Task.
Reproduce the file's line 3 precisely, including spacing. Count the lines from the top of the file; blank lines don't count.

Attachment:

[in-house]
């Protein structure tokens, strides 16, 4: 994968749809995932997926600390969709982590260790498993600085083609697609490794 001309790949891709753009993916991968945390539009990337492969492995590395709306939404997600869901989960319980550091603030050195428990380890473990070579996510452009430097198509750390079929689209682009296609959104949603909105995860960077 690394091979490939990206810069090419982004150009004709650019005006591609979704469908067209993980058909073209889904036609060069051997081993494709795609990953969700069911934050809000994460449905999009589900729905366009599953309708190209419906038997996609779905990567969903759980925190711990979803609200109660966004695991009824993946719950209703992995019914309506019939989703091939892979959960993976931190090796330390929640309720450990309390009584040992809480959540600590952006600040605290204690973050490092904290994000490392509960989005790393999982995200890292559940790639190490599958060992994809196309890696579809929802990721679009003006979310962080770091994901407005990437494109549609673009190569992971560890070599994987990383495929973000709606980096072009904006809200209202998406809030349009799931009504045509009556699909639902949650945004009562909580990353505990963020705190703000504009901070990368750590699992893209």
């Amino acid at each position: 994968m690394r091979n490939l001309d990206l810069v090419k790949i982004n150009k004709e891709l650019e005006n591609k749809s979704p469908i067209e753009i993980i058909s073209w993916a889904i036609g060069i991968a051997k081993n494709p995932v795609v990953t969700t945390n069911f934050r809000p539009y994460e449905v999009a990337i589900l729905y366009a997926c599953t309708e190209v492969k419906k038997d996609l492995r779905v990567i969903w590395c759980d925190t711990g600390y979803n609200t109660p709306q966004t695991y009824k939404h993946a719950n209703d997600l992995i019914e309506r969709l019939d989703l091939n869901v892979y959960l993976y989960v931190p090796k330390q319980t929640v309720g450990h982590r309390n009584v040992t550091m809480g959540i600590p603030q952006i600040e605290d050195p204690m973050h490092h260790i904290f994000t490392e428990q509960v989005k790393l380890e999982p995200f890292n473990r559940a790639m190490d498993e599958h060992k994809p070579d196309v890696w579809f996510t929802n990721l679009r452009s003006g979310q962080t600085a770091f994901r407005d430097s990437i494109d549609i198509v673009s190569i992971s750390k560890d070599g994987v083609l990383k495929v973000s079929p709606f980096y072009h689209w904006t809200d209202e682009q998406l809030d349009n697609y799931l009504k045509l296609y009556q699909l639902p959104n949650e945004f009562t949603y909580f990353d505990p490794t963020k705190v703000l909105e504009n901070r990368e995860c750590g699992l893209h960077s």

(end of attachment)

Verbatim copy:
């Amino acid at each position: 994968m690394r091979n490939l001309d990206l810069v090419k790949i982004n150009k004709e891709l650019e005006n591609k749809s979704p469908i067209e753009i993980i058909s073209w993916a889904i036609g060069i991968a051997k081993n494709p995932v795609v990953t969700t945390n069911f934050r809000p539009y994460e449905v999009a990337i589900l729905y366009a997926c599953t309708e190209v492969k419906k038997d996609l492995r779905v990567i969903w590395c759980d925190t711990g600390y979803n609200t109660p709306q966004t695991y009824k939404h993946a719950n209703d997600l992995i019914e309506r969709l019939d989703l091939n869901v892979y959960l993976y989960v931190p090796k330390q319980t929640v309720g450990h982590r309390n009584v040992t550091m809480g959540i600590p603030q952006i600040e605290d050195p204690m973050h490092h260790i904290f994000t490392e428990q509960v989005k790393l380890e999982p995200f890292n473990r559940a790639m190490d498993e599958h060992k994809p070579d196309v890696w579809f996510t929802n990721l679009r452009s003006g979310q962080t600085a770091f994901r407005d430097s990437i494109d549609i198509v673009s190569i992971s750390k560890d070599g994987v083609l990383k495929v973000s079929p709606f980096y072009h689209w904006t809200d209202e682009q998406l809030d349009n697609y799931l009504k045509l296609y009556q699909l639902p959104n949650e945004f009562t949603y909580f990353d505990p490794t963020k705190v703000l909105e504009n901070r990368e995860c750590g699992l893209h960077s």